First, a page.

5. Now rotate the laser so its light reflects off the side of the test tube. What do you see? Have one of your group members put a finger near the test tube where the light hits the test tube. Do you see laser light on the finger? If you do, try to shine the laser at a smaller glancing angle onto the side of the test tube. Eventually all (or almost all) the light will be reflected. THE INTENSITY OF LASER POINTERS IS SMALL ENOUGH THAT IT WILL DO NO DAMAGE ON YOUR SKIN, BUT DO NOT SHINE THEM IN ANYONE'S EYES.
6. Try to shine the light on the sides so that it reflects several times before coming out of the top of the test tube. You have demonstrated total internal reflection.
7. If the light disappears inside the test tube, you have most likely added too much powdered milk. Pour this out and start over. If you don't see the laser light inside the test tube, you need to add a little more powdered milk.

Questions:

1. Can you conclude that light travels in a straight line inside the test tube?

2. What is the effect of the powdered milk? Why is it needed?

3. What do you think would happen if the test tube were ten times longer? Would you still be able to see the zigzag path of the light? Why or why not?

4. Why would a thin, clear plastic fiber be better than the test tube with water and powdered milk? Would we be able to see the path of the laser light in the plastic?

5. Were you able to shine the laser inside the test tube at an angle such that a lot of the light came outside the test tube? If so, draw a diagram showing the angle of the laser light path through the test tube.

III) Water Stream of Light

Materials:

• flashlight
• soda can
• tape
• nail
• water
• pan to collect water
• can opener

Procedure:

1. Use a can opener to take off the lid of the soda can that has the pull-tab. Clean out the inside of the can.
2. Use the nail to make a hole in the side of the soda can near the bottom of the can. It is important that this hole have very smoot edges so that the stream of water is not broken up.
3. Put a piece of tape over the nail hole. Fill the can almost full of water.
4. Use the nail to make another hole in the can toward the top as an air hole to allow the water to flow more freely.
5. Place a flashlight on top of the open can with the light pointing towards the bottom. It might be helpful to tape the flashlight in place using black electrical tape or duct tape.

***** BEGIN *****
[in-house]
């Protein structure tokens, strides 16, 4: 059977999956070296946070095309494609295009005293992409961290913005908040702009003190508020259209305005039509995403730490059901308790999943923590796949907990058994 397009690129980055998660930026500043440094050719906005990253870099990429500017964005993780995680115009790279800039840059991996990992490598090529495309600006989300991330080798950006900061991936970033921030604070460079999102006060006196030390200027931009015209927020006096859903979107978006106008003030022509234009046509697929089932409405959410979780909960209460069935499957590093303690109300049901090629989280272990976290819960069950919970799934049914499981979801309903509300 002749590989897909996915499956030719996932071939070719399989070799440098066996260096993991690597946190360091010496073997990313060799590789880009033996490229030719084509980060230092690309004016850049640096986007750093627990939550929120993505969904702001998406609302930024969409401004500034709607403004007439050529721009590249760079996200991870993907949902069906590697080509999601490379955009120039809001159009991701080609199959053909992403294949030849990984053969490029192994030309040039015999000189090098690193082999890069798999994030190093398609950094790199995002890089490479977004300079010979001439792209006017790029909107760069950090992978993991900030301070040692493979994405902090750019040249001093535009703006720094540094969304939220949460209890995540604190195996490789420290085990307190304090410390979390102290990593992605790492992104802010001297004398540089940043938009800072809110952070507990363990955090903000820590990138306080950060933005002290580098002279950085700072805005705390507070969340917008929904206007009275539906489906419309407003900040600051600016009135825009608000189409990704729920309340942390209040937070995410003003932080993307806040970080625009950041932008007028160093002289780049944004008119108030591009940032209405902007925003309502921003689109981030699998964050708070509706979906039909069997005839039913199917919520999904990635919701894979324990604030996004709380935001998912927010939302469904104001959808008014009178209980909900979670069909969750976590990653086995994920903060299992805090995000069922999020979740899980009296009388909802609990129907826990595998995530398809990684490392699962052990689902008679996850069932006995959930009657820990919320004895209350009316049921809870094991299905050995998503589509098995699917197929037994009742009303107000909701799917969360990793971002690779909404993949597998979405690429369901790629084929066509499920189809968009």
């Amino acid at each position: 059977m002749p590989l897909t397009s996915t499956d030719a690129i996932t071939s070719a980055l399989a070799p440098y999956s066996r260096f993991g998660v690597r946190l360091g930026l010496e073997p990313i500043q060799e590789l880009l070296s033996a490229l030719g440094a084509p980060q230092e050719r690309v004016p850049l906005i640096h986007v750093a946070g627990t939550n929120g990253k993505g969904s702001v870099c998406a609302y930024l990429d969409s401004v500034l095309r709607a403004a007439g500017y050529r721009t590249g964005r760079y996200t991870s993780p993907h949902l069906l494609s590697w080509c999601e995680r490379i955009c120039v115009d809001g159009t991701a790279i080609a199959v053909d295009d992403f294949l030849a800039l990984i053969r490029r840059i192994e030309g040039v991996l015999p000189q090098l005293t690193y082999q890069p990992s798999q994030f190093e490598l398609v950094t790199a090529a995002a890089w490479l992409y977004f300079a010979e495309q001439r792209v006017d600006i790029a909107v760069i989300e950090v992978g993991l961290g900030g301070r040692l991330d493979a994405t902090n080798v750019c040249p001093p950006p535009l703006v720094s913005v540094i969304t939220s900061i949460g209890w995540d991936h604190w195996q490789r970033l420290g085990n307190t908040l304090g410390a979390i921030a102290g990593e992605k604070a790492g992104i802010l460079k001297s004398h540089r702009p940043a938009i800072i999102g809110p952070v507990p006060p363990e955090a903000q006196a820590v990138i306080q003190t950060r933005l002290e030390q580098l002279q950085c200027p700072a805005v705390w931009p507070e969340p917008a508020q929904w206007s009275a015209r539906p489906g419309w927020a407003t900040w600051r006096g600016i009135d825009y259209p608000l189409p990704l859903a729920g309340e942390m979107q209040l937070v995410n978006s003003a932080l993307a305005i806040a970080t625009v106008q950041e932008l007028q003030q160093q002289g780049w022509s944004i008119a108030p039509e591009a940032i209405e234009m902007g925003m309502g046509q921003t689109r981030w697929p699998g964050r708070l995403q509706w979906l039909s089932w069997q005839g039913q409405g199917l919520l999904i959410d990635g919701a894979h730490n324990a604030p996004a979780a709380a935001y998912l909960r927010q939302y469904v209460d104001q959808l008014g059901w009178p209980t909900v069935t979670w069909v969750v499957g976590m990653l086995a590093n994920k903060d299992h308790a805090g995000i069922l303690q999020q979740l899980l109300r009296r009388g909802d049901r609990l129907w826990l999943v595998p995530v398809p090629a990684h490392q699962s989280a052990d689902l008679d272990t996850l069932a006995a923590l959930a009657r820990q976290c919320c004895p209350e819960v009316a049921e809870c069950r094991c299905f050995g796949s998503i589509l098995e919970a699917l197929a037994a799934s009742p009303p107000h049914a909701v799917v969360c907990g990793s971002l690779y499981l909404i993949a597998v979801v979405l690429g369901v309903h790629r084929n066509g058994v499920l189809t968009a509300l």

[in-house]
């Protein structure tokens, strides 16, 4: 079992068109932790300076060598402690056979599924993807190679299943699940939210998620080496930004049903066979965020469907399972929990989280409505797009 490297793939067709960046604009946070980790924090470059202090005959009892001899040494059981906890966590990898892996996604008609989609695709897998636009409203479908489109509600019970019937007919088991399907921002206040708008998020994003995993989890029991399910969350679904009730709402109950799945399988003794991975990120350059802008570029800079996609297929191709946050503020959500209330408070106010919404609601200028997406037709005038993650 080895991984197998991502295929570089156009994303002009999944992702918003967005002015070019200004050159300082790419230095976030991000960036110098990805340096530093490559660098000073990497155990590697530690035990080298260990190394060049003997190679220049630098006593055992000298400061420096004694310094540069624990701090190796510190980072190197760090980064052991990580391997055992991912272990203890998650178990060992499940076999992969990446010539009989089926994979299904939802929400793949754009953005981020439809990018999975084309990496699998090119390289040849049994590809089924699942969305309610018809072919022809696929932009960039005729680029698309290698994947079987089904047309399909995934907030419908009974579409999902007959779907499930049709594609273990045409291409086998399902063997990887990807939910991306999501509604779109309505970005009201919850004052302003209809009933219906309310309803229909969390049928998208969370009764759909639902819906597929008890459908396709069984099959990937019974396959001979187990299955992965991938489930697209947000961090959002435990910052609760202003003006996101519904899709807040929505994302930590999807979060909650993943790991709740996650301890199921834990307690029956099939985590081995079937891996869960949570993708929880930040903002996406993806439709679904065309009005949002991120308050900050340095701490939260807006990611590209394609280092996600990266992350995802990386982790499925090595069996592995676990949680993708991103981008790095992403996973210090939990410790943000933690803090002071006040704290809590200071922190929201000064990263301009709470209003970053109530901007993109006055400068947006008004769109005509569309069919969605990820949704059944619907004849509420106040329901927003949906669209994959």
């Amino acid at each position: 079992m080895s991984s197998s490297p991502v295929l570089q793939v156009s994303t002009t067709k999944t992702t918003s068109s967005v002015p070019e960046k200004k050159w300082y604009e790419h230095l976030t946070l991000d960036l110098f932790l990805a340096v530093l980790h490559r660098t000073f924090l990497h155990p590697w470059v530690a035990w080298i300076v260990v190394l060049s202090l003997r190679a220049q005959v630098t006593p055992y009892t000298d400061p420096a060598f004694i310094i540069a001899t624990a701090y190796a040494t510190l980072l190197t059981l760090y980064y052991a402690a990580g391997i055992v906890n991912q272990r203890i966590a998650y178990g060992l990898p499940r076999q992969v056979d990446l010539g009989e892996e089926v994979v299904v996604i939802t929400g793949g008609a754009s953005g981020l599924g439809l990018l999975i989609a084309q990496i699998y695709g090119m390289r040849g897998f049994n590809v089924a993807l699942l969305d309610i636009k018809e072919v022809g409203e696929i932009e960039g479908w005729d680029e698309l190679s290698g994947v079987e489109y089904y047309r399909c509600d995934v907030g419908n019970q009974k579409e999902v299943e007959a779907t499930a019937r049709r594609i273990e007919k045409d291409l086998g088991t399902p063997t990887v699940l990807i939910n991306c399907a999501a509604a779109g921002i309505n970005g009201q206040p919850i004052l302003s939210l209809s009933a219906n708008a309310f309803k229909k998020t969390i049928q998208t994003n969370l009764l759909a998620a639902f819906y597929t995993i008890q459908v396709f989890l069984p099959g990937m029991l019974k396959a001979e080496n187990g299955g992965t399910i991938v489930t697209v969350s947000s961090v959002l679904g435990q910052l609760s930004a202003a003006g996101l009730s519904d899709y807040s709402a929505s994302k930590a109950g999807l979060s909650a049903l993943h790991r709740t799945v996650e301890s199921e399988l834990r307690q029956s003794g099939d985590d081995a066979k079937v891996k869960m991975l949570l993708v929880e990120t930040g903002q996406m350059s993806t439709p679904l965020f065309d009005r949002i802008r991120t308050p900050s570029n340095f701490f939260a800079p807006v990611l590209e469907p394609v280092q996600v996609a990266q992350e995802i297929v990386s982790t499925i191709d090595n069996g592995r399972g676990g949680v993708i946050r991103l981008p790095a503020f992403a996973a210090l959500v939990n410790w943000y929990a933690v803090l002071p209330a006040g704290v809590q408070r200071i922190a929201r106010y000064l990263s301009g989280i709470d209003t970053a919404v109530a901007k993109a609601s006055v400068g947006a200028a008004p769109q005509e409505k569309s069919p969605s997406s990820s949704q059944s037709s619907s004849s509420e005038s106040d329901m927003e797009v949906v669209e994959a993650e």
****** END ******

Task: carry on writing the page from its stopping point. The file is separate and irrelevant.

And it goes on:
6. Place the can over a dish or bucket to catch the water.
7. Turn out the room lights and turn on the flashlight
8. Hold the can above the collector and take off the tape letting the water pour out slowly into the dish. If you have difficulty seeing the stream of light lower the can so the stream is short and gradually lengthen it. Or put your hand in the path of the water and move it along the stream to watch the light spot on your hand.
9. Observe carefully the water coming out of the soda can.

Questions:

1. What do you observe happens in the stream of water?

2. Why does the light appear in the water stream?

3. Can you think of any application of this technique?

Extensions

A very nice and useful extension to do is to allow students to handle and use fiber optics. You can obtain a sampler kit of fiber optics from Edmund Industrial Optics (Optical Grade Fiber Sampler, Catalog #K53-883 (year 2000) for \$31; 101 East Gloucester Pike, Barrington, NJ 08007-1380, 800-363-1992). The kit contains a range of sizes and lengths of fibers that have outer covering (called jacketed) and nonjacketed. The students can shine flashlights into one end and see light out the other end even when the fibers are turned at angles. They can place them on top of overhead projectors and see light shining through. They can also shine a laser pointer into the end, and it should come out the other end. They must be careful when using laser pointers to not let either the direct light from the laser pointer or the light coming out of the fiber optic to shine in anyone's eyes. It is fun to place various color filters over the flashlight and see that the colors will pass through the optical fibers. Color plastic can be obtained from art supply stores.

Students with Special Needs

Some students may need help in handling the fish tank, putting water and creamer in, and in handling the laser pointer. Safety is very important in using the laser pointer. Teachers may want to do the laser pointer activity as a demonstration.

Click here for further information on laboratories with students with special needs.

Assessment

The students should each write down what they observe in these activities on a Data Sheet and discuss their answers to the questions. It is okay for the students to discuss the questions and answers, but the students should write out the answers in their own words.